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A DURBAN faith healer, chided by a court for his “despicable” conduct in having sex with a woman who came to him for help, has been acquitted of rape.
Ahmed Rajab Mohomed walked out of the Durban Magistrate’s Court yesterday a free man after being found not guilty of raping a Phoenix mother who wanted him to rid her house of evil spirits.
But magistrate Anand Maharaj said he was not too happy handing down the verdict.
“I didn’t acquit you because I think you’re innocent. I acquitted you because the law requires me to do so, and the fact that the evidence, unfortunately, did not measure up to what the law requires,” he told Mohomed.
“That’s the only reason you are walking out of here with that verdict.”
Maharaj said Mohomed, who faced two counts of rape, should consider himself lucky.
Mohomed, 37, had pleaded not guilty, claiming the sex was consensual.
The complainant had testified that Mohomed had visited her home on June 16, 2011.
Her husband, a policeman, had helped Mohomed from 9pm that night to burn lobaan (an incense) throughout the house to rid it of the “evil wind”.
The couple had testified that at about 11pm Mohomed had asked the husband to leave with their son because the evil wind would affect him.
After checking that his wife was comfortable with this, he then left with their son for his mother’s house.
The woman had testified that Mohomed asked her to go into the bedroom to get a clean bed sheet. She claimed that he then asked her to take off her clothes and put on a red silk nightdress, which she did.
She then became numb, she said, and that was when Mohomed allegedly raped her.
The policeman had testified that he had later returned. The next morning, he said, she appeared withdrawn and complained of abdominal pains and said her entire body was sore.
He called Mohomed to ask what the cause was and he apparently said it was like giving birth and that she should wait a while.
The policeman said his wife told him she was able to manage the pain and refused to go to the doctor because there was no one to look after their child.
The court had heard that the husband had taken a swab as he felt something was not right and that Mohomed might have sexually assaulted her.
Maharaj said the complainant’s husband only learnt the details of what happened that night when the criminal case was opened.
Mohomed had chosen not to testify and the court called the investigating officer, Captain Sam Naidoo, to give evidence.
Naidoo had said he had searched Mohomed’s premises and did not find the nightdress or the bed sheet, but did find paraphernalia suggesting that Mohomed was a faith healer.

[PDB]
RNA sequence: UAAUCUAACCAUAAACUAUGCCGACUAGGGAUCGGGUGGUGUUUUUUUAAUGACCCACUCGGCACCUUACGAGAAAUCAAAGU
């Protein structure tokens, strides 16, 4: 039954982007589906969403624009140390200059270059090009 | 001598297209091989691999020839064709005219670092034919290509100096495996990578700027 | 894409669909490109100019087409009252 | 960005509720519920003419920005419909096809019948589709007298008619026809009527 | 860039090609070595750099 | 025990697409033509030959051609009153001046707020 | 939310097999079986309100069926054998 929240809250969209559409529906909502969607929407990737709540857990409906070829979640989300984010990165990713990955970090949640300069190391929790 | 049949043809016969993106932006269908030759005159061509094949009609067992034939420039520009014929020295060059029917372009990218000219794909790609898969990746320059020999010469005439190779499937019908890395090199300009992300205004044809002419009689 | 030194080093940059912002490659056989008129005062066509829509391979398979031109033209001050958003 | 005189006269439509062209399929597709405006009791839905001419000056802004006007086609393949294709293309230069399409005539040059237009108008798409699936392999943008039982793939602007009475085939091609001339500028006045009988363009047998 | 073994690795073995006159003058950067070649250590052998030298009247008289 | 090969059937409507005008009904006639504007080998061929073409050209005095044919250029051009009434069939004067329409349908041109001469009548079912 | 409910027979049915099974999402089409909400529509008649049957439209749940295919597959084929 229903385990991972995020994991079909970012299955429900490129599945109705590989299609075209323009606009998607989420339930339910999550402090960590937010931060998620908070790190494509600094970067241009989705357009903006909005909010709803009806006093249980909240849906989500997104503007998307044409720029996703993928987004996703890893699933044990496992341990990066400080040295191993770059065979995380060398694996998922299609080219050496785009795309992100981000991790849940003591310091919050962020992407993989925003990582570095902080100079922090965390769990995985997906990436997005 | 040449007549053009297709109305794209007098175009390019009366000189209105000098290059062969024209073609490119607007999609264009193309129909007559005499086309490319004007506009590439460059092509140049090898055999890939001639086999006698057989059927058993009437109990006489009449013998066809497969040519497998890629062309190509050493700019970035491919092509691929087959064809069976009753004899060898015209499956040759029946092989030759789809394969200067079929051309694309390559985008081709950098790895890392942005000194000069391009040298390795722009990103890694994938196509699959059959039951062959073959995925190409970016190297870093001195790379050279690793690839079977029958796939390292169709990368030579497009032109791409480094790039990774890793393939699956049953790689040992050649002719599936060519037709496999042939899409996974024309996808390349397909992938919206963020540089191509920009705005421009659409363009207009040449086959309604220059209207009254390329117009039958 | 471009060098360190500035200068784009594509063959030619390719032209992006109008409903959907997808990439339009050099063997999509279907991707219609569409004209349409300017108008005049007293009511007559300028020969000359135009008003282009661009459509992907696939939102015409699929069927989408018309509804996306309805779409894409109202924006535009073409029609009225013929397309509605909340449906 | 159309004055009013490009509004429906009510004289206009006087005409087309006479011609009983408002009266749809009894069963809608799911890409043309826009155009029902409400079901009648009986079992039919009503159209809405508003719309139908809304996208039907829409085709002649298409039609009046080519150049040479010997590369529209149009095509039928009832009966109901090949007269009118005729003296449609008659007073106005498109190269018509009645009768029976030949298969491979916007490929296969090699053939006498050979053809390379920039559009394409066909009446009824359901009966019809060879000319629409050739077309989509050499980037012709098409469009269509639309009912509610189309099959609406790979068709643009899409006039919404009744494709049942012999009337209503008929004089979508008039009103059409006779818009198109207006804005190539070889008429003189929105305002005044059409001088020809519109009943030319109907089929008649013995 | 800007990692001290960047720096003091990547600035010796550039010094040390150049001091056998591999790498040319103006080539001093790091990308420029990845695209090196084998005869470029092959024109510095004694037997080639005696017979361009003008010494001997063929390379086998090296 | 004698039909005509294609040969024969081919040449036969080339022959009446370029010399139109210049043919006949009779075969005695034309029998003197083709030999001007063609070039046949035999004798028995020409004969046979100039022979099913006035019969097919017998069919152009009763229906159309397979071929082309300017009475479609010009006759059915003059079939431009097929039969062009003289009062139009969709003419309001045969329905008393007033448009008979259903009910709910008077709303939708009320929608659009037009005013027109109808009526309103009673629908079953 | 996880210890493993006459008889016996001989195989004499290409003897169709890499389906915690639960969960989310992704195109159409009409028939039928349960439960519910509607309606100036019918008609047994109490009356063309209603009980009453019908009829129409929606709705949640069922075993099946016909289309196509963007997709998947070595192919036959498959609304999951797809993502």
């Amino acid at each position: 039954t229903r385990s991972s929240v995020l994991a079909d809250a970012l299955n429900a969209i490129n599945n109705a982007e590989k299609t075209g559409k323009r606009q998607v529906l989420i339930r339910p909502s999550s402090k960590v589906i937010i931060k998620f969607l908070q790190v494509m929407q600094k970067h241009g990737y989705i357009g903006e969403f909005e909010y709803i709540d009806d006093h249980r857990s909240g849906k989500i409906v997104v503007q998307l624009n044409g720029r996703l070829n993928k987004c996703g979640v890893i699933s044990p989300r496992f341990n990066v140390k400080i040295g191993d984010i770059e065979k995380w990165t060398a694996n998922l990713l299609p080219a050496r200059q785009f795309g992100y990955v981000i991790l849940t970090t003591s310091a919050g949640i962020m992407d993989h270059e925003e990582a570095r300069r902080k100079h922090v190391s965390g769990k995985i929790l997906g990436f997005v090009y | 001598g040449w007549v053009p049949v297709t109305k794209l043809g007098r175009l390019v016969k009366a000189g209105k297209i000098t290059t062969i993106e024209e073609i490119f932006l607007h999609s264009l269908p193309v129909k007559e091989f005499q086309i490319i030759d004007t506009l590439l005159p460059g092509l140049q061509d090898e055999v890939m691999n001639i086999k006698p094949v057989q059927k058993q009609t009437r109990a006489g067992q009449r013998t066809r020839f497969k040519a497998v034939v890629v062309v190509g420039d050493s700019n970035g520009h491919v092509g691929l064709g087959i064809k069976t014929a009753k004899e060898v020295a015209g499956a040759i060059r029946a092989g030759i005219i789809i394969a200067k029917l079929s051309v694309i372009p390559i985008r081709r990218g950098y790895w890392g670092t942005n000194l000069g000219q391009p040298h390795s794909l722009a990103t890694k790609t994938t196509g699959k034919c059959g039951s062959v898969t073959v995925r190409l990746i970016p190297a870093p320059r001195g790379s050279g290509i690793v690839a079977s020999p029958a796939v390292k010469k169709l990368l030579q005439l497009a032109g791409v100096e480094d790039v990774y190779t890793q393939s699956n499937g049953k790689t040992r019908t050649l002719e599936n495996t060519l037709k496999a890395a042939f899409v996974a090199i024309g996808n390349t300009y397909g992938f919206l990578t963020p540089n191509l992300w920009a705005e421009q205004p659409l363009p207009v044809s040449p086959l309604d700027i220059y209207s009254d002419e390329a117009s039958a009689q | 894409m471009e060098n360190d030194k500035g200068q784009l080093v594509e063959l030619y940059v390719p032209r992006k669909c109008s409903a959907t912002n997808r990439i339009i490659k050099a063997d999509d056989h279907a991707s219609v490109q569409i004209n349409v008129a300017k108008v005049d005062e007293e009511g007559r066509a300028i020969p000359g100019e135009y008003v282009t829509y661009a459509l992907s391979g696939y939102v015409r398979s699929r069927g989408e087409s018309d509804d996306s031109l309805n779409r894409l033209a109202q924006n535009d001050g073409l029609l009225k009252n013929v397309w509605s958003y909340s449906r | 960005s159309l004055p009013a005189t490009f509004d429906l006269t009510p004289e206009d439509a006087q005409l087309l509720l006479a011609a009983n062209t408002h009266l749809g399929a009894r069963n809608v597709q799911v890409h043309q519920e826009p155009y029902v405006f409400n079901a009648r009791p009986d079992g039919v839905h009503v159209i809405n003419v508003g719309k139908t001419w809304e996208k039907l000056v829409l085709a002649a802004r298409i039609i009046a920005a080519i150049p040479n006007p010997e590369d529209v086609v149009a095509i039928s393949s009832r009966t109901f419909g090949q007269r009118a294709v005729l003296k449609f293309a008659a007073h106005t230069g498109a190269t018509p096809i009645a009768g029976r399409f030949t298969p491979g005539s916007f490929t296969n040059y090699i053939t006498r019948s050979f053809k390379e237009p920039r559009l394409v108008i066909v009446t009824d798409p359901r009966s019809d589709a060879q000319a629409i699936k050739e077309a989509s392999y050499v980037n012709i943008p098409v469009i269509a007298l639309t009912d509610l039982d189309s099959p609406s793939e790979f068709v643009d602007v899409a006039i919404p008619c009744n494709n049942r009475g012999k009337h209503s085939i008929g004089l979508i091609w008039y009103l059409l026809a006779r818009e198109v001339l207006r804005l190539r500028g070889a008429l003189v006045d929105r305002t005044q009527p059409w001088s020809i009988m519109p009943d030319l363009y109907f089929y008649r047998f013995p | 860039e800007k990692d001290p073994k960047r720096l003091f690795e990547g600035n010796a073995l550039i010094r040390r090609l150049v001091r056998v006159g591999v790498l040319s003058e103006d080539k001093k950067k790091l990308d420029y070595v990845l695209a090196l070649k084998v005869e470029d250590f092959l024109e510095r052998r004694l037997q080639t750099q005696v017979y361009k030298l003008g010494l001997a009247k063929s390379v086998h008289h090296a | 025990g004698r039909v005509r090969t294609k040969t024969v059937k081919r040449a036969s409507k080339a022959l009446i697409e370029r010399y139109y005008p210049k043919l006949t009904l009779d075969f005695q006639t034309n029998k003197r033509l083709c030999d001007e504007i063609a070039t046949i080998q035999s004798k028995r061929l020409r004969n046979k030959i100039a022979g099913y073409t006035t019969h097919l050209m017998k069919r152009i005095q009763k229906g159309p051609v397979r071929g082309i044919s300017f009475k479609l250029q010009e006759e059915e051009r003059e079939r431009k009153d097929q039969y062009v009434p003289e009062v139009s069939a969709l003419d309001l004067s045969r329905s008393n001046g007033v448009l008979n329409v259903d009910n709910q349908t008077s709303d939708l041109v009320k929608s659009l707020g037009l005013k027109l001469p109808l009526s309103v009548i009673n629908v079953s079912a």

Prosecutor Kuveshni Pillay argued for a conviction, while defence lawyer, advocate Jay Naidoo, argued that the evidence was not up to the required standard of proof – beyond reasonable doubt – and had asked for Mohomed to be acquitted.
Maharaj said Mohomed’s conduct on the day was highly suspicious in that he was called to assist the family with the problems being experienced, but “nonetheless ended up having sexual intercourse with the complainant and in all probability taking advantage of her naive state”.
“However despicable his conduct may have been, a mere suspicion, strong as it might be, is not enough to obtain a conviction,” he said. “Convictions based on suspicion or speculation (are) the hallmark of a tyrannical system of law.”
Maharaj said the complainant had come across as an articulate and intelligent witness but, on her own version, had doubt about what had happened that night.
She also failed to report the incident immediately to her husband, a police officer, or see a doctor immediately despite having abdominal pains, he said.
The magistrate also mentioned the long delay in reporting the incident.
“The question I had to ask myself is whether the shortcomings highlighted in the State’s case measure up to the threshold of proof beyond reasonable doubt. After consideration, I’ve come to the conclusion that there is not,” he said. “For these reasons, the accused is found not guilty on both counts.”
Maharaj told Mohomed that had he been convicted, there was no doubt he would have been given a lengthy prison sentence. “So I’m certainly not filled with any joy to have to let you go,” he said. “Unfortunately, that is the way that the system operates. Count yourself lucky.” - Daily News